• accept where you are right now so you can get to where you want to be

Her wisdom applies on and off the mat. Whether this is about holding that plank for 10 more seconds or responding to my kids calmly instead of yelling, the same truths apply. Sims also says, “If something isn’t going well in another area of your life, work out.” When bedtime rolls around and I think, there is no way I can find the energy to put 3 small humans to bed, I channel the same part of me that says there is no way I can do one more set of squats. And in both instances, I do it.

Tuning in

Tuning in requires awareness. Awareness to what I am feeling and what I need. The more attention I am paying to myself, the longer my menu of options becomes. Just like for my kids, I don’t always need the same thing:

  • get fresh air
  • straighten my hair
  • put on mascara
  • Gua sha my face
  • put on chapstick
  • put on lotion
  • put on cozy socks
  • brush my hair
  • cook
  • create something
  • put my phone down
  • get my heart rate up
  • connect with a friend
  • stretch
  • organize
  • write
  • focus on breathing
  • light a candle
  • eat a piece of candy
  • put on a sweatshirt
  • dance
  • pray
  • take a shower
  • take a bath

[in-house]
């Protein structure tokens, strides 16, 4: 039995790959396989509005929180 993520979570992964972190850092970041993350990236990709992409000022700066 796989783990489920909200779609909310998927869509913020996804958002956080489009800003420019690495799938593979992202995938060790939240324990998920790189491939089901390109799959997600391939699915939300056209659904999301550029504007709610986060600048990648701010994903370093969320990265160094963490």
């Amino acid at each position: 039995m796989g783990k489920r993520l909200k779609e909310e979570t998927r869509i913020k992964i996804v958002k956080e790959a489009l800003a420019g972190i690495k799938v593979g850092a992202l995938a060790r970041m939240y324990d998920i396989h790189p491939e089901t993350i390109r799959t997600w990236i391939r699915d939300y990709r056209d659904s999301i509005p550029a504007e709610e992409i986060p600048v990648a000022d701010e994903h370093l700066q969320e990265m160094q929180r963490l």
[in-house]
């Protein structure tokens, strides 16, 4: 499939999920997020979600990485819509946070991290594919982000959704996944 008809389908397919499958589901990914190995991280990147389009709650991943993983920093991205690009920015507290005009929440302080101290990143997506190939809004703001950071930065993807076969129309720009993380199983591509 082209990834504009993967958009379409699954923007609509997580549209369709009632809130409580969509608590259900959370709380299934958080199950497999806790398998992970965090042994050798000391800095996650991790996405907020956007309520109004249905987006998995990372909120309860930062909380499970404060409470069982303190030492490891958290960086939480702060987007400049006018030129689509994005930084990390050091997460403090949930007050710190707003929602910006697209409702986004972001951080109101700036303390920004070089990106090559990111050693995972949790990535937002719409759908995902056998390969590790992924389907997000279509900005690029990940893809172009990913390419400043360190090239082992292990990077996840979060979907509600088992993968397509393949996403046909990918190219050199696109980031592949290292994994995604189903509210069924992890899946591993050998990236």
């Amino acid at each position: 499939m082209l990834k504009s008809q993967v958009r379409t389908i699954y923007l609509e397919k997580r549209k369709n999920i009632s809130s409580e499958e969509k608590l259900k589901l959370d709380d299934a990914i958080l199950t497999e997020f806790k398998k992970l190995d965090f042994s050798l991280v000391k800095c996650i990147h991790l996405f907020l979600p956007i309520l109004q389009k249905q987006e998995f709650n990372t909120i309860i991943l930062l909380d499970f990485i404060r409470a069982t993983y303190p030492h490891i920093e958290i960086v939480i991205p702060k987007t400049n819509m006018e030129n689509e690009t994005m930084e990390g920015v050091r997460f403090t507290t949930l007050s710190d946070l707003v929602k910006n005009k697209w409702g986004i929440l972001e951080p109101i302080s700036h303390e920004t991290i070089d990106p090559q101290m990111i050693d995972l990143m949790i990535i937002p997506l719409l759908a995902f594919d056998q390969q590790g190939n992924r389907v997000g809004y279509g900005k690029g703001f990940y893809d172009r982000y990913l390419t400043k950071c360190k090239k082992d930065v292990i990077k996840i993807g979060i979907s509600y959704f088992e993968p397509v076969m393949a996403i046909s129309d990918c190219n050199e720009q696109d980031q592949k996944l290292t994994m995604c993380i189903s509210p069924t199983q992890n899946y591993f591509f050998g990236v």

• read a book
  • read a magazine
  • drink hot tea
  • drink water
  • be alone
  • be with others
  • eat a snack
  • have a glass of wine

Without paying attention, I might grasp for some items on this list more than others. I might think wine will help when really I need fresh air. Or start organizing when I’m actually dehydrated. The more I can pay attention and increase my self awareness, the better I am able to identify what I need and advocate for myself.

This doesn’t mean that I am able to do all of the things on my list all the time. However, if I can identify the overarching need, I can find a quick respite to hold me over until time is on my side. Sure a massage would be great at 5:30PM (ha!) but taking 20 seconds to step into another room to be alone and just breathe is a close second 🙂 When I feel overwhelmed, noticing I am dehydrated and actually take a few seconds to drink water. Or yes, letting my kids play by themselves, watch a show, or work out with me so I can do my 20 minute Peloton class.

Always modeling

Lastly, I want to touch back on this point. We are always modeling for our kids whether we intend to or not. I do not want to be modeling self neglect. To inadvertently teach my kids to love others and ignore oneself. Or worst case, to blame others for our own actions…in fact, the tuning in is exactly what I am asking my kids to do. To pay closer attention to their own needs and feelings so they can advocate for themselves. To develop an arsenal of coping strategies so they can actually deal with challenges that arise, not push them aside or act on impulse. The best way to teach this is by living it. Self love is not a hippy dippy selfish yoga thing. It is the key to taking responsibility for our words and actions.

Below is a visual from Susan David’s newsletter highlighting the Emotional Pyramid of Needs.

Self Love from around the web:

30 Ways to Practice Self Love and Be Good to Yourself

13 Steps to Achieving Total Self Love